My parents didn’t teach me a LOT of kitchen skills (they taught me basics and some general recipes), but they did instill adventurous tastes and a love for fruits and veggies. What amazes me about my friends is not only how many can’t cook, but how many are very picky and/or have no appreciation for higher quality ingredients.
I’m so glad I ended up with a partner that feels (almost) the same way I do about food. I think our only difference is he’s way more of a quality snob, but I’m more willing to try anything.
Neither of my parents ever taught me to cook, but home cooking was always around growing up (we ate out maybe twice a year), and gender roles played no part in who did the cooking. Mom and dad both cooked equally–it mostly depended on who was working what shift. My mom had a traditional straight-from-the-Polish-cookbook approach to cooking (until she memorized all the recipes), while my father was more the experimental type, cribbing his recipes from the Frugal Gourmet, Louisiana Kitchen, and those cooking shows of yesteryear, and always adjusting this or that ingredient.
I pretty much taught myself how to cook, partly in college, but mostly when I was in my 20s, living on my own in a foreign country with foods that actually go in and out of season. So, out of necessity, I learned to cook with a wide range of ingredients. Anyhow, what I did learn from my parents is my mother’s respect for her traditional ethnic foods and following a recipe to the letter with my father’s more eclectic tastes and constant (often haphazard) tinkering with ingredients, spices, etc. My own approach is an amalgam of the two: I tend not to work strictly from recipes, but I like to respect tradition and understand that tradition before I make changes. And if I do make changes, I am making them for a reason. My father’s approach is a lot more, um, random.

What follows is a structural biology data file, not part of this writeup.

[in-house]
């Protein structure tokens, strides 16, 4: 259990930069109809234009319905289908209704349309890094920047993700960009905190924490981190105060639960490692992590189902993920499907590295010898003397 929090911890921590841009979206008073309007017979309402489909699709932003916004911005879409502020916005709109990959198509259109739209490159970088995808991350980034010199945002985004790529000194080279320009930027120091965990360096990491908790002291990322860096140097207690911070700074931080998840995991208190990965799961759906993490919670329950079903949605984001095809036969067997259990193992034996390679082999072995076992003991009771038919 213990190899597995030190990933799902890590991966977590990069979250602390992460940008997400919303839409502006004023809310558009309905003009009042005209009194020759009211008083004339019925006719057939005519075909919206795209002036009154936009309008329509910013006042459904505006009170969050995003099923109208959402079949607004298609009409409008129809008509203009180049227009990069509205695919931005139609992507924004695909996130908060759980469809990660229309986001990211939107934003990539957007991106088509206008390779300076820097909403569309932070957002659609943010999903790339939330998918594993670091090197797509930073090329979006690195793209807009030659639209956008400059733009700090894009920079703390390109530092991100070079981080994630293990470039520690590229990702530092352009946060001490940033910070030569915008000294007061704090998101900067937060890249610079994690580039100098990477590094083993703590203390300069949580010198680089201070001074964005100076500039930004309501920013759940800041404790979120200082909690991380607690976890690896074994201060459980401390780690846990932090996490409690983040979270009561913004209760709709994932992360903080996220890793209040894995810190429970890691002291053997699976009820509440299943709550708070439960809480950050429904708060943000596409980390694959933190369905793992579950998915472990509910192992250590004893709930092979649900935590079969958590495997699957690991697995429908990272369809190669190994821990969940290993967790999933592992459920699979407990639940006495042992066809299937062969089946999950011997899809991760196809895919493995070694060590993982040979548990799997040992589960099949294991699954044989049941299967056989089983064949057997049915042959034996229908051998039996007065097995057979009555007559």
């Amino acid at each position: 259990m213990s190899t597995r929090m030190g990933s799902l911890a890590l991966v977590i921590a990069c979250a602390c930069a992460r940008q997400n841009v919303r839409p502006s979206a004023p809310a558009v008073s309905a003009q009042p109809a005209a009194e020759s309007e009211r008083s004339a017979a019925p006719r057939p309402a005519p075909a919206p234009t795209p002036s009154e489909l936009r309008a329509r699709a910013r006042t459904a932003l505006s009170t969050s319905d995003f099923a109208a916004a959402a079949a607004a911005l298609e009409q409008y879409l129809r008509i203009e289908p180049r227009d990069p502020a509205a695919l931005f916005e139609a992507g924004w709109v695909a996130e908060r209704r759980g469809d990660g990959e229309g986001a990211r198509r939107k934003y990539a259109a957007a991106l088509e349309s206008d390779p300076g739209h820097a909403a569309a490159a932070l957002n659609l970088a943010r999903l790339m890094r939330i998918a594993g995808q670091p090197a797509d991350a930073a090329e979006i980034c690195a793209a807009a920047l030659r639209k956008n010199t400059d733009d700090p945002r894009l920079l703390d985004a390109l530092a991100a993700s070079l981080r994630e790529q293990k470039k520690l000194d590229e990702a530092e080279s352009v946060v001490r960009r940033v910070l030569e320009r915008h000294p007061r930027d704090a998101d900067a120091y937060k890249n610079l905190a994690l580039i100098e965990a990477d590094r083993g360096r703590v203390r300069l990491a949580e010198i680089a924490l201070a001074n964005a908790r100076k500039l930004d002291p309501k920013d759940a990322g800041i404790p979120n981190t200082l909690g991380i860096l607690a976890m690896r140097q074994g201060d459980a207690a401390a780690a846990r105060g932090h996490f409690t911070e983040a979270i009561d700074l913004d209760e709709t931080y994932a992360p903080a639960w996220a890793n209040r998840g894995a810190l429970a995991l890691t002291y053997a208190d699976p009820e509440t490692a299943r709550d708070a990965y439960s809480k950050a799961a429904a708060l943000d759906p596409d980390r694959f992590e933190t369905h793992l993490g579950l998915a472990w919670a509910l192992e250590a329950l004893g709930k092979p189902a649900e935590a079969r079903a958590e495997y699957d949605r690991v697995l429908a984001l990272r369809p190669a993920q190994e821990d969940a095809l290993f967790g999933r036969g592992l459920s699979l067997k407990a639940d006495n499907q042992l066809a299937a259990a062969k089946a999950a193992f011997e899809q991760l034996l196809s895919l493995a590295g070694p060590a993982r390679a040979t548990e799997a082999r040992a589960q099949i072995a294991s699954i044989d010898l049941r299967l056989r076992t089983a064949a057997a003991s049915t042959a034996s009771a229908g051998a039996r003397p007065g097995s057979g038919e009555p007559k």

So, despite them not ever explicitly teaching me how to cook, my passion for cooking stems from watching them cook, I grew up with the notion that cooking is a necessary skill for both men and women to learn, and my approach to cooking is very much informed by their disparate styles.
My mom never set out to teach me to cook. We never did the “let’s spend time in the kitchen together” thing or the “let’s learn to cook by you making dinner thing”…but I somehow learned a lot about cooking from my mom and I am amazed at her wealth of knowledge.
I worked in a restaurant for like 5 years and I learned a lot. I also learn a lot from Alton Brown. Heck, I give my parents cooking advice sometimes. In my mind, I’m really comfortable in the kitchen.